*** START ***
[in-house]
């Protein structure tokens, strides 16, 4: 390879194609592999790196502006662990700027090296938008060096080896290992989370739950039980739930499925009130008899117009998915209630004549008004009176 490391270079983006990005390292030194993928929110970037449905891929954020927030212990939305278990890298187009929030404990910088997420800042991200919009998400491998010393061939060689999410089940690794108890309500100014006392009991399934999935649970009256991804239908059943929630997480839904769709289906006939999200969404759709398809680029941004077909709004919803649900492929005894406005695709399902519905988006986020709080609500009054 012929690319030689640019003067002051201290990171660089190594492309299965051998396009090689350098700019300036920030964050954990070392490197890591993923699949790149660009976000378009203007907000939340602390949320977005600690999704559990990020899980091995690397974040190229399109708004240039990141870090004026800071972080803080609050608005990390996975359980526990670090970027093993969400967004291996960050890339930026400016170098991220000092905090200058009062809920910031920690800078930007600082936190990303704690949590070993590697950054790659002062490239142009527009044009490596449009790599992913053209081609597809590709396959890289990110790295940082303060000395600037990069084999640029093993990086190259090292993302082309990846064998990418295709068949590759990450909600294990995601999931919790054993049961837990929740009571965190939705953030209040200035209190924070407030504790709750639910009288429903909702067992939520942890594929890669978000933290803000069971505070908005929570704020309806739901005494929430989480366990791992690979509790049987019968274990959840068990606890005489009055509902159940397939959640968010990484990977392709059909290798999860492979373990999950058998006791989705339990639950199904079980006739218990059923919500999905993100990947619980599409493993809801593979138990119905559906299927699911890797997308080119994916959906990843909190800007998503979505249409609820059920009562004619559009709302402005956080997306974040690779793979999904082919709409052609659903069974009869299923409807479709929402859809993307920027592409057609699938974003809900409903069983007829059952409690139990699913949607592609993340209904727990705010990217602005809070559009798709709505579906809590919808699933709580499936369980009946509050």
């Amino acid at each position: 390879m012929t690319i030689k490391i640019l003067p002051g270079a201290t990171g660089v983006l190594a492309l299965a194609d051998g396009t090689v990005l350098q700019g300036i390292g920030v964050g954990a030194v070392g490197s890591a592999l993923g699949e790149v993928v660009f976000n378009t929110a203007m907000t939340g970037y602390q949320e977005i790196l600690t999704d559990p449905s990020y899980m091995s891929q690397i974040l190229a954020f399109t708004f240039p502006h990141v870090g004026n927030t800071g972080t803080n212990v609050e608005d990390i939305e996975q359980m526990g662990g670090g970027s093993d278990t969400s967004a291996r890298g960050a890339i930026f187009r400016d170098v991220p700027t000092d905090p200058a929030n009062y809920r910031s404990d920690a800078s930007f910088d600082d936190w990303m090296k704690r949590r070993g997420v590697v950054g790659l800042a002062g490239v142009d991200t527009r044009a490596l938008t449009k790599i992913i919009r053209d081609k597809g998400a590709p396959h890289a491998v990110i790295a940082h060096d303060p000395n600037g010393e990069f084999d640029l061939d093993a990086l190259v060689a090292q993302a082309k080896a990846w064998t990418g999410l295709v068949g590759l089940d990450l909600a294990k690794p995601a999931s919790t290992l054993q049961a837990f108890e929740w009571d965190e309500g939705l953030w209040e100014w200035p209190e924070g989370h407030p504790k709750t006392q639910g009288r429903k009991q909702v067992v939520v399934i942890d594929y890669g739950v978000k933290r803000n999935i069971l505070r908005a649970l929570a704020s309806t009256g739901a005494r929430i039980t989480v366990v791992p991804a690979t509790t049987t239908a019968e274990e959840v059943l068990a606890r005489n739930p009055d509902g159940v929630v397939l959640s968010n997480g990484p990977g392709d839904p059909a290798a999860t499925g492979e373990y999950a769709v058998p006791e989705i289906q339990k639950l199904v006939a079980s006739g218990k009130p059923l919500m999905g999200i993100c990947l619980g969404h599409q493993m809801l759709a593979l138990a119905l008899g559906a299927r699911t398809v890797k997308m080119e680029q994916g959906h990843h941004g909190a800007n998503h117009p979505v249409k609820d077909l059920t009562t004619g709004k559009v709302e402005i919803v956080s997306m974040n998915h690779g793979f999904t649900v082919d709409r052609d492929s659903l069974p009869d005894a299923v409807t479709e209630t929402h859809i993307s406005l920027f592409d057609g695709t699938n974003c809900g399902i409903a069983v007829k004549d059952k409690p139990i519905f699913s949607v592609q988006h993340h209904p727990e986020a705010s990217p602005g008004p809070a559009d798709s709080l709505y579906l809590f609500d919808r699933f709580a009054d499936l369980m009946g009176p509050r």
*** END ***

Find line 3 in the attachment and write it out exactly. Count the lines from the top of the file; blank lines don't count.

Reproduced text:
């Amino acid at each position: 390879m012929t690319i030689k490391i640019l003067p002051g270079a201290t990171g660089v983006l190594a492309l299965a194609d051998g396009t090689v990005l350098q700019g300036i390292g920030v964050g954990a030194v070392g490197s890591a592999l993923g699949e790149v993928v660009f976000n378009t929110a203007m907000t939340g970037y602390q949320e977005i790196l600690t999704d559990p449905s990020y899980m091995s891929q690397i974040l190229a954020f399109t708004f240039p502006h990141v870090g004026n927030t800071g972080t803080n212990v609050e608005d990390i939305e996975q359980m526990g662990g670090g970027s093993d278990t969400s967004a291996r890298g960050a890339i930026f187009r400016d170098v991220p700027t000092d905090p200058a929030n009062y809920r910031s404990d920690a800078s930007f910088d600082d936190w990303m090296k704690r949590r070993g997420v590697v950054g790659l800042a002062g490239v142009d991200t527009r044009a490596l938008t449009k790599i992913i919009r053209d081609k597809g998400a590709p396959h890289a491998v990110i790295a940082h060096d303060p000395n600037g010393e990069f084999d640029l061939d093993a990086l190259v060689a090292q993302a082309k080896a990846w064998t990418g999410l295709v068949g590759l089940d990450l909600a294990k690794p995601a999931s919790t290992l054993q049961a837990f108890e929740w009571d965190e309500g939705l953030w209040e100014w200035p209190e924070g989370h407030p504790k709750t006392q639910g009288r429903k009991q909702v067992v939520v399934i942890d594929y890669g739950v978000k933290r803000n999935i069971l505070r908005a649970l929570a704020s309806t009256g739901a005494r929430i039980t989480v366990v791992p991804a690979t509790t049987t239908a019968e274990e959840v059943l068990a606890r005489n739930p009055d509902g159940v929630v397939l959640s968010n997480g990484p990977g392709d839904p059909a290798a999860t499925g492979e373990y999950a769709v058998p006791e989705i289906q339990k639950l199904v006939a079980s006739g218990k009130p059923l919500m999905g999200i993100c990947l619980g969404h599409q493993m809801l759709a593979l138990a119905l008899g559906a299927r699911t398809v890797k997308m080119e680029q994916g959906h990843h941004g909190a800007n998503h117009p979505v249409k609820d077909l059920t009562t004619g709004k559009v709302e402005i919803v956080s997306m974040n998915h690779g793979f999904t649900v082919d709409r052609d492929s659903l069974p009869d005894a299923v409807t479709e209630t929402h859809i993307s406005l920027f592409d057609g695709t699938n974003c809900g399902i409903a069983v007829k004549d059952k409690p139990i519905f699913s949607v592609q988006h993340h209904p727990e986020a705010s990217p602005g008004p809070a559009d798709s709080l709505y579906l809590f609500d919808r699933f709580a009054d499936l369980m009946g009176p509050r």